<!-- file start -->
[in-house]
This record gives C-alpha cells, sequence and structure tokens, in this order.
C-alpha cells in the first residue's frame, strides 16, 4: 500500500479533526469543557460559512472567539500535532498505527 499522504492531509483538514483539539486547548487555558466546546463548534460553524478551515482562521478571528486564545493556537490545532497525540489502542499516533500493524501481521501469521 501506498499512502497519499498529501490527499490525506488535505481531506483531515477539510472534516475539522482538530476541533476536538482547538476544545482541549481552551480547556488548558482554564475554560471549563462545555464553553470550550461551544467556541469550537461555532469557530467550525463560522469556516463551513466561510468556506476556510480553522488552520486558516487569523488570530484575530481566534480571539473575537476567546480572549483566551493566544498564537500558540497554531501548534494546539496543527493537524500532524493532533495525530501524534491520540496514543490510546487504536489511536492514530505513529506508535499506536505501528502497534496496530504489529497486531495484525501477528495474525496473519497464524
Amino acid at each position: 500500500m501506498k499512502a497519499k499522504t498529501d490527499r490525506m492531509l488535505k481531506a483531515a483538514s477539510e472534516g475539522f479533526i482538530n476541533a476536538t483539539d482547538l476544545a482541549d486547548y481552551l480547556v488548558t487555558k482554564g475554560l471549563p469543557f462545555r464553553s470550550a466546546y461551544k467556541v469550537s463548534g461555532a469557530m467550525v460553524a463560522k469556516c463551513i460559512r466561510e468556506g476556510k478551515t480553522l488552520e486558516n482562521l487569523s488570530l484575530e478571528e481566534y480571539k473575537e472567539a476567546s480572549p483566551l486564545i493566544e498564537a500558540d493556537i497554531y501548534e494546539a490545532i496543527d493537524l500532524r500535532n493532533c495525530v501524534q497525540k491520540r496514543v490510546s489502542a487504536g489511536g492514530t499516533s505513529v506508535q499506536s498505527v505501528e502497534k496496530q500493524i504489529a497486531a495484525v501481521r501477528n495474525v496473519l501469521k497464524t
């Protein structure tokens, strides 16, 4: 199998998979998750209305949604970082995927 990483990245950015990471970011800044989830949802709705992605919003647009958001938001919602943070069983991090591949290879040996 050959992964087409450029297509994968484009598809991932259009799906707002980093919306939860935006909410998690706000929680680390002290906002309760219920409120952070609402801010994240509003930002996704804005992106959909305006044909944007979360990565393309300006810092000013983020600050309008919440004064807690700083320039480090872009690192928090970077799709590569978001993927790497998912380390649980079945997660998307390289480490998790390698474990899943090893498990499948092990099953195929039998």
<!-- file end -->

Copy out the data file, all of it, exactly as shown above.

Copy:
[in-house]
This record gives C-alpha cells, sequence and structure tokens, in this order.
C-alpha cells in the first residue's frame, strides 16, 4: 500500500479533526469543557460559512472567539500535532498505527 499522504492531509483538514483539539486547548487555558466546546463548534460553524478551515482562521478571528486564545493556537490545532497525540489502542499516533500493524501481521501469521 501506498499512502497519499498529501490527499490525506488535505481531506483531515477539510472534516475539522482538530476541533476536538482547538476544545482541549481552551480547556488548558482554564475554560471549563462545555464553553470550550461551544467556541469550537461555532469557530467550525463560522469556516463551513466561510468556506476556510480553522488552520486558516487569523488570530484575530481566534480571539473575537476567546480572549483566551493566544498564537500558540497554531501548534494546539496543527493537524500532524493532533495525530501524534491520540496514543490510546487504536489511536492514530505513529506508535499506536505501528502497534496496530504489529497486531495484525501477528495474525496473519497464524
Amino acid at each position: 500500500m501506498k499512502a497519499k499522504t498529501d490527499r490525506m492531509l488535505k481531506a483531515a483538514s477539510e472534516g475539522f479533526i482538530n476541533a476536538t483539539d482547538l476544545a482541549d486547548y481552551l480547556v488548558t487555558k482554564g475554560l471549563p469543557f462545555r464553553s470550550a466546546y461551544k467556541v469550537s463548534g461555532a469557530m467550525v460553524a463560522k469556516c463551513i460559512r466561510e468556506g476556510k478551515t480553522l488552520e486558516n482562521l487569523s488570530l484575530e478571528e481566534y480571539k473575537e472567539a476567546s480572549p483566551l486564545i493566544e498564537a500558540d493556537i497554531y501548534e494546539a490545532i496543527d493537524l500532524r500535532n493532533c495525530v501524534q497525540k491520540r496514543v490510546s489502542a487504536g489511536g492514530t499516533s505513529v506508535q499506536s498505527v505501528e502497534k496496530q500493524i504489529a497486531a495484525v501481521r501477528n495474525v496473519l501469521k497464524t
């Protein structure tokens, strides 16, 4: 199998998979998750209305949604970082995927 990483990245950015990471970011800044989830949802709705992605919003647009958001938001919602943070069983991090591949290879040996 050959992964087409450029297509994968484009598809991932259009799906707002980093919306939860935006909410998690706000929680680390002290906002309760219920409120952070609402801010994240509003930002996704804005992106959909305006044909944007979360990565393309300006810092000013983020600050309008919440004064807690700083320039480090872009690192928090970077799709590569978001993927790497998912380390649980079945997660998307390289480490998790390698474990899943090893498990499948092990099953195929039998």